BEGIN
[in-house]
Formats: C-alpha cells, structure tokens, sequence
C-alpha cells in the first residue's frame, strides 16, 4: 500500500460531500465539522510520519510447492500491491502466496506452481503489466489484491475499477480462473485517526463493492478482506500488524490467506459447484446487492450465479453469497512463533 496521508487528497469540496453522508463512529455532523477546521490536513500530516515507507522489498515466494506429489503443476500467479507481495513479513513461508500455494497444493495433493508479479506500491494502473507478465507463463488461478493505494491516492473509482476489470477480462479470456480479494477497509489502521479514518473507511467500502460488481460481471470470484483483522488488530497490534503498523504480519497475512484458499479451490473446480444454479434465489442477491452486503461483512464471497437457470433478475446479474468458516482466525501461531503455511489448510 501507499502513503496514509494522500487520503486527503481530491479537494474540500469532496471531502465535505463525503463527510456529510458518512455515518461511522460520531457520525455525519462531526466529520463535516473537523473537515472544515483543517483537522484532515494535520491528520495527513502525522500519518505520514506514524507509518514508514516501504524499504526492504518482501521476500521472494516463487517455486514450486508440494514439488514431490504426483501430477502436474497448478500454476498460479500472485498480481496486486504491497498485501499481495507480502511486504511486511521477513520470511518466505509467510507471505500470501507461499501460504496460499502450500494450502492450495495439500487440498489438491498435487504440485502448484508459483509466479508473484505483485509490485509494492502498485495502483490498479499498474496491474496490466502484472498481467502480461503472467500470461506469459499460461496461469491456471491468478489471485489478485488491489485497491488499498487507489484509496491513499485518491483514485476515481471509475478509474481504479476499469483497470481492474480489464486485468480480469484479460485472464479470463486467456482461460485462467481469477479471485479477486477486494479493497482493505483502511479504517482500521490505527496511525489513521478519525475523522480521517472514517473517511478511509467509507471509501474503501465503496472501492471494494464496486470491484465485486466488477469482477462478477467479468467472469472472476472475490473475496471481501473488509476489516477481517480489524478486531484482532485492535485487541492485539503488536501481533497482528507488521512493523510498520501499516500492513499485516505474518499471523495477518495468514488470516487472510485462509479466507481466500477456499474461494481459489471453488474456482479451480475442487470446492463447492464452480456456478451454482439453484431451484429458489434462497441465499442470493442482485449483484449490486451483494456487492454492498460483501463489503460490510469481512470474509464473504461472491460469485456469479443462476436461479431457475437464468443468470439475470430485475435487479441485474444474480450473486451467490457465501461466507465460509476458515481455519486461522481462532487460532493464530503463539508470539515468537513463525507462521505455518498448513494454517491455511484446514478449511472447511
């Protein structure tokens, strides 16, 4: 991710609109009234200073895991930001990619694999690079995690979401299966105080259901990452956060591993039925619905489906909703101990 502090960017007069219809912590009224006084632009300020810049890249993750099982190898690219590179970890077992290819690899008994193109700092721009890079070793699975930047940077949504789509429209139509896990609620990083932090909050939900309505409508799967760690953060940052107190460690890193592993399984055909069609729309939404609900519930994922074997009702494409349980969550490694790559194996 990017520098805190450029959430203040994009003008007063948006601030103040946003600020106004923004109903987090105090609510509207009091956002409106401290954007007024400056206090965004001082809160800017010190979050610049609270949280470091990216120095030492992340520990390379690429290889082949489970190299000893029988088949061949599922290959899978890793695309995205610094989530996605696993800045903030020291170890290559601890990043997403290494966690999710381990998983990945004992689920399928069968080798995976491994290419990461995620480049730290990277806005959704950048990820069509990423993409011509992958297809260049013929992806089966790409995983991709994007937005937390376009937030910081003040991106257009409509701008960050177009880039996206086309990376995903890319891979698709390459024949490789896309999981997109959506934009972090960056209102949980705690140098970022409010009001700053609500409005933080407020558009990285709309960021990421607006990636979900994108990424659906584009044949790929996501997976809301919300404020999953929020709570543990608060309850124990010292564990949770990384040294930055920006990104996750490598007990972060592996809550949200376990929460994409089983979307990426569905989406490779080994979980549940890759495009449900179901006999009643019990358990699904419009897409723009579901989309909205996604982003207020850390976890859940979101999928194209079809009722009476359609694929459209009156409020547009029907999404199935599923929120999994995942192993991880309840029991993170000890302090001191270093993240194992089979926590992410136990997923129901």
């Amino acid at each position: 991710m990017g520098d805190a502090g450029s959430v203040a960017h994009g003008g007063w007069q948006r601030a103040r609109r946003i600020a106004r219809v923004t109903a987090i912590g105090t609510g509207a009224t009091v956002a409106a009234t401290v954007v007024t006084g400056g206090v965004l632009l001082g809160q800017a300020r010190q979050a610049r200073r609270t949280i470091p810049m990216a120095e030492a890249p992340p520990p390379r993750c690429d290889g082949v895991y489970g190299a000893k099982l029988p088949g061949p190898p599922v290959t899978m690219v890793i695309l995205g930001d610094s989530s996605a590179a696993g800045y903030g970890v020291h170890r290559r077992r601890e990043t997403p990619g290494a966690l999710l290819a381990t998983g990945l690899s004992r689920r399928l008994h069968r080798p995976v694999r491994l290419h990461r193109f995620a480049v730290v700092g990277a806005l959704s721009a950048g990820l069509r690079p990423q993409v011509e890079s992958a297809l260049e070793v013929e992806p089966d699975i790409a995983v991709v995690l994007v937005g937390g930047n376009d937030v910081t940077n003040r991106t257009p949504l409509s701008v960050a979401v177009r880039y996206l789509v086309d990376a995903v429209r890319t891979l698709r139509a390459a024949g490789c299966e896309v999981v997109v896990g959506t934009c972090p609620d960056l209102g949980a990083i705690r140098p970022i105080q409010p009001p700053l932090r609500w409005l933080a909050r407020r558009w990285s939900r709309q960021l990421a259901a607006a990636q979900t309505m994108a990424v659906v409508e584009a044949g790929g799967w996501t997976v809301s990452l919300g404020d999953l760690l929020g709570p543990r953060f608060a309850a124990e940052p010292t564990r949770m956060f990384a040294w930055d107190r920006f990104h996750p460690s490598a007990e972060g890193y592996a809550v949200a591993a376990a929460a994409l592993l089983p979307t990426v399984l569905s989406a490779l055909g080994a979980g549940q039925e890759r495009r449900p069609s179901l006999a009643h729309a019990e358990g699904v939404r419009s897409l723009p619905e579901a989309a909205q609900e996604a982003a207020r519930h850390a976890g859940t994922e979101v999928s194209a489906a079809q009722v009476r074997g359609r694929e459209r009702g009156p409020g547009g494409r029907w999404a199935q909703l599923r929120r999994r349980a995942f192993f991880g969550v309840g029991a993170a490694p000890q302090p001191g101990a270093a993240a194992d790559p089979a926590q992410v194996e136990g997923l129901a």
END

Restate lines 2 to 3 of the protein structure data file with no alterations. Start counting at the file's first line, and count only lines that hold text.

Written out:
Formats: C-alpha cells, structure tokens, sequence
C-alpha cells in the first residue's frame, strides 16, 4: 500500500460531500465539522510520519510447492500491491502466496506452481503489466489484491475499477480462473485517526463493492478482506500488524490467506459447484446487492450465479453469497512463533 496521508487528497469540496453522508463512529455532523477546521490536513500530516515507507522489498515466494506429489503443476500467479507481495513479513513461508500455494497444493495433493508479479506500491494502473507478465507463463488461478493505494491516492473509482476489470477480462479470456480479494477497509489502521479514518473507511467500502460488481460481471470470484483483522488488530497490534503498523504480519497475512484458499479451490473446480444454479434465489442477491452486503461483512464471497437457470433478475446479474468458516482466525501461531503455511489448510 501507499502513503496514509494522500487520503486527503481530491479537494474540500469532496471531502465535505463525503463527510456529510458518512455515518461511522460520531457520525455525519462531526466529520463535516473537523473537515472544515483543517483537522484532515494535520491528520495527513502525522500519518505520514506514524507509518514508514516501504524499504526492504518482501521476500521472494516463487517455486514450486508440494514439488514431490504426483501430477502436474497448478500454476498460479500472485498480481496486486504491497498485501499481495507480502511486504511486511521477513520470511518466505509467510507471505500470501507461499501460504496460499502450500494450502492450495495439500487440498489438491498435487504440485502448484508459483509466479508473484505483485509490485509494492502498485495502483490498479499498474496491474496490466502484472498481467502480461503472467500470461506469459499460461496461469491456471491468478489471485489478485488491489485497491488499498487507489484509496491513499485518491483514485476515481471509475478509474481504479476499469483497470481492474480489464486485468480480469484479460485472464479470463486467456482461460485462467481469477479471485479477486477486494479493497482493505483502511479504517482500521490505527496511525489513521478519525475523522480521517472514517473517511478511509467509507471509501474503501465503496472501492471494494464496486470491484465485486466488477469482477462478477467479468467472469472472476472475490473475496471481501473488509476489516477481517480489524478486531484482532485492535485487541492485539503488536501481533497482528507488521512493523510498520501499516500492513499485516505474518499471523495477518495468514488470516487472510485462509479466507481466500477456499474461494481459489471453488474456482479451480475442487470446492463447492464452480456456478451454482439453484431451484429458489434462497441465499442470493442482485449483484449490486451483494456487492454492498460483501463489503460490510469481512470474509464473504461472491460469485456469479443462476436461479431457475437464468443468470439475470430485475435487479441485474444474480450473486451467490457465501461466507465460509476458515481455519486461522481462532487460532493464530503463539508470539515468537513463525507462521505455518498448513494454517491455511484446514478449511472447511